Climate Dispatches: A clear way forward for those bemused in how to leave fossil fuels behind
We cannot fight climate change with impromptu fixes. The way to combat climate change is with forward-thinking, long-term planning to reduce fossil fuel emissions down to zero by the middle of this century. It is extremely encouraging therefore, that California has established the goal of 100% zero-carbon electricity by 2045 and recently passed the California Air Resources Board plan to require at least half of new trucks and tractor trailers sold in California to be electric by 2035.
California is clearly a leader in climate policy, however, when I say “we” at the beginning of this op-ed, I mean all Americans, if not all of humanity. Carbon dioxide (CO2) in our atmosphere is a globally averaged tragedy of the commons and even if California went to zero CO2 emissions today, not much could be celebrated in terms of assuaging our total global climate. Therefore, it is vital we set our sights on not only California state policy, but federal policy as well. The Energy Innovation and Carbon Dividend Act (H.R. 763) is a bipartisan bill that puts a fee on fossil fuels requiring fossil fuel companies to pay for their environmental impact; the revenue collected is then paid out to citizens monthly. Right now is a particularly good moment in time to use the newfound configuration and attitudes of the 117th congress to take action on this bill and on fossil fuel emissions at a federal level.
Industry-led, fossil fuel interests over the last 30-40 years have bred apathy toward renewable energy action in the U.S. congress. California continues to surge ahead as a potential role model for other U.S. states. To meet our renewable energy goals in California and supply electric trucks with carbon-free electricity, we as Californians are still left with a problem needing solving, an increase in our ability to store electricity. This is the main hurdle to moving our grid to fully renewable.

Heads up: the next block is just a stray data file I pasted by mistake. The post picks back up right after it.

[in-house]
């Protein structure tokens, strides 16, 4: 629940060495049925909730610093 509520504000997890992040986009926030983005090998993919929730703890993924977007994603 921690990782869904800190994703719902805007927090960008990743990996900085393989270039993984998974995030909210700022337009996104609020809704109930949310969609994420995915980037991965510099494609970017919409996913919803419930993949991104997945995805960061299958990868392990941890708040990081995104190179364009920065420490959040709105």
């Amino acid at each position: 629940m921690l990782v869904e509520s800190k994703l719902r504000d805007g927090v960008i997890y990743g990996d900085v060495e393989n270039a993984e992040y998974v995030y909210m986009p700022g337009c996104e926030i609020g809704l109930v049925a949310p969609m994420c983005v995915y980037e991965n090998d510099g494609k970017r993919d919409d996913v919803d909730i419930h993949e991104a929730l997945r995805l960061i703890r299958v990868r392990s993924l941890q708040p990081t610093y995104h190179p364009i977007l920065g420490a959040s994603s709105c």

During much of the year, California ISO (the nonprofit Independent System Operator serving California’s electric grid) already documents a surplus of solar power during the day; however, this surplus is currently being lost. The clear way forward, as offered in the title, is improving our long-duration energy storage. These grid-scale energy storage projects include pumped storage hydropower, compressed air energy storage and flow batteries. Not only would public works such as these create jobs and plug inefficiencies, they would tear down the barriers to being able to fully rely on renewables for electricity production. An addition of any of these storage solutions would help smooth the relationship between solar intermittency and grid needs.
The cost/benefit analysis over the long run is clear: the costs of future climate change vastly outweigh the costs of switching to zero carbon emission energy solutions. In the short run costs will increase, but in the long run (the remainder of the 21st century) costs will decrease. This is going to take effort, but we need to act altruistically toward the next generations and not selfishly to make our lives easier today. Future generations will despise us for leaving them with an unfixable problem; unfixable, because if the problem reaches them, it means we have reached the tipping point where we can no longer prevent the world from further warming. Our great grandchildren will either look back and say that they are proud to be our descendants because we averted an irreversible climate shift, or they will be dismayed in our indifference to action toward reducing our carbon emissions to zero. It will not be easy, but we are the ones in the driver’s seat, so the onus is on us.
Dr. Nilo Bill holds his PhD in paleoclimatology from Oregon State University. He is currently an educator at Tahoe Expedition Academy and a volunteer with the North Tahoe Chapter of Citizens’ Climate Lobby.
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